Arcades used to reign supreme as king of entertainment in the ’70s and ’80s — until home consoles like the PlayStation in the mid ‘90s hit the consumer market. Suddenly, these portable gadgets replaced the arcade gaming experience.
And with each new iteration, the devices were able to outpace their predecessors. Soon enough, arcades were a thing of the past.
While retro gaming arcades still exist in places like Japan, their popularity is nowhere near their glory days. With more powerful modern gaming consoles coming out each year, are arcades really a thing of the past? Not quite.
What is Virtual Reality?
Enter virtual reality (VR), which has breathed new life into the arcade scene.
Virtual reality is the use of technology to create visual simulations, giving you the impression that you’re in a different world. One major component to facilitate this is the VR headset, which completely blocks out your surroundings.
Once you turn the headsets on, lenses refract LCD or OLED panels to fill your field of vision, completely immersing you in whatever is being displayed. VR headsets are usually paired with external sensors, which use six degrees of freedom motion tracking to precisely detect your movements along different axes.
This further pushes the immersion offered by the VR platform. And given its novelty, VR and its applications are now being explored in fields like healthcare, education, journalism, and entertainment.
The Rise of “VRcades”
Despite being relatively young, the VR gaming market is forecasted to reach $45.09 billion in revenue by 2025. As such, the sector has sparked entrepreneurial interest among many investors.
The hook is simple: to offer full immersion in video games that can’t be had with home consoles. Video games are brought to life thanks to VR, enabling players to fulfill their fantasies of being a hard-boiled zombie killer or high-octane racing car driver.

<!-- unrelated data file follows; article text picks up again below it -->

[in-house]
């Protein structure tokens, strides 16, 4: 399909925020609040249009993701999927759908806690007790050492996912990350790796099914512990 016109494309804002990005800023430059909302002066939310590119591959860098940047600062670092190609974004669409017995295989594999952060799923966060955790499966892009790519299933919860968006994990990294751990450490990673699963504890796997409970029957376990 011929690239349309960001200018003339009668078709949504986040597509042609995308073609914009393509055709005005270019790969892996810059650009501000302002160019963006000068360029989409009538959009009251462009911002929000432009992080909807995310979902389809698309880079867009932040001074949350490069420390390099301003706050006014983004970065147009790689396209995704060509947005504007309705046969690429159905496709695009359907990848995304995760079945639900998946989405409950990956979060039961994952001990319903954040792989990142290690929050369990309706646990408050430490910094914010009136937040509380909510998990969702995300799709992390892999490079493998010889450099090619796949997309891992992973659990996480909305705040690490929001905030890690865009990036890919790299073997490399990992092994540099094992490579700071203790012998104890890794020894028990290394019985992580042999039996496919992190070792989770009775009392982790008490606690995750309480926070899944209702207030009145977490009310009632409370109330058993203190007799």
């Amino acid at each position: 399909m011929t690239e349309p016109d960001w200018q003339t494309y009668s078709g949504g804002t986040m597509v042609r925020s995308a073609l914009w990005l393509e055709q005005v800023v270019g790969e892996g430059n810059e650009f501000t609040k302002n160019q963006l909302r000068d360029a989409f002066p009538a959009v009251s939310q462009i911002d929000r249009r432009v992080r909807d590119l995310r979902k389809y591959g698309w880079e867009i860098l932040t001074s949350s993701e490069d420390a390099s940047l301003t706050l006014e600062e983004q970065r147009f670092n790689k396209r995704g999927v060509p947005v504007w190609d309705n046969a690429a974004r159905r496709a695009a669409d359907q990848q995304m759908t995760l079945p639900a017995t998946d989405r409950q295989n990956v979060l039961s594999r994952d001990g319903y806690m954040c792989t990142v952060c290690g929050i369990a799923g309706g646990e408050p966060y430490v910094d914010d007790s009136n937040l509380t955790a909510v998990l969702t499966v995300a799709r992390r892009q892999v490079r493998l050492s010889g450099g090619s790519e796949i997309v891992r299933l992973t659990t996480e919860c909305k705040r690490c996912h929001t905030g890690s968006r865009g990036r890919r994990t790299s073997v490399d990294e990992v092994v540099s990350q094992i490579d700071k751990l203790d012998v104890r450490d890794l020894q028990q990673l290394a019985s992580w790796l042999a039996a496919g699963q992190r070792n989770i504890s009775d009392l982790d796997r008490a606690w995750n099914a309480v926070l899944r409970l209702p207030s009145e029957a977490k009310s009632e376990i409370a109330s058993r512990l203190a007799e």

With its huge potential to rake in profits, VR is being brought to the masses via hundreds of locations or “VRcades” across the world — from the UK and Singapore, to Japan and the US.
For instance, V-room in Singapore is an affordable casual gaming hub where friends can gather to shoot zombies, solve puzzles, and even play virtual bartender. At $12 to $15 per person per hour, it’s a reasonable price for individuals who want to experience VR gaming without emptying their wallets.
Similar games are available on the other side of the globe as well. For example, ImmotionVR in Bristol, in the UK has family-friendly, educational options like Swimming with Humpbacks and The Legend of Lusca.
Much like retro arcades, it’s not difficult to see why location-based VR gaming is an attractive option for most consumers. For one, a decent VR setup can easily cost hundreds of dollars for a headset alone. The costs are so prohibitive that, of the 214 million gamers in the US, only 29% can afford a VR system at home.
Additionally, VR consoles require plenty of space to move around in — which not all gamers have at home. Storage might be a problem as well, as the headsets can be bulky and unwieldy. In fact, some gamers even complain of motion sickness and nausea after using them.
Thankfully, VR has been making strides towards more lightweight equipment in recent years thanks to metal core PCBs. These innovations allow processing hardware to deliver high-quality graphics and performance without taking up too much room — as is the trend with most devices today.
Challenges in the VR Gaming Industry
Still, it’s not all fun and games in the VRcade industry, which has its own share of problems to deal with. For one, the aforementioned “VR sickness” is a common complaint that pops up in player feedback. As a safety concern, this is something that game developers and hardware manufacturers are working hard to address.
Sanitation also poses a challenge. Unlike traditional arcades where joysticks can easily be wiped down, VRcades use more sensitive equipment, which need to be handled with care.
Furthermore, VRcades have taken a huge hit because of the COVID-19 pandemic, which has neutered patronage and forced some VR startups to file for bankruptcy. Among the casualties are Spaces (which was recently acquired by Apple), and the US subsidiary of Sandbox VR.
Reports also suggest that media conglomerate Disney had to terminate the lease of The VOID’s Downtown Disney in California due to COVID-19 closures. These are all major losses for an industry that is still struggling to find its footing with a tepid consumer base.
As promising as VR is, it’s clear that there are still plenty of kinks to work out. And with the health crisis still plaguing the world, it remains to be seen if VR will indeed be the future of arcade gaming.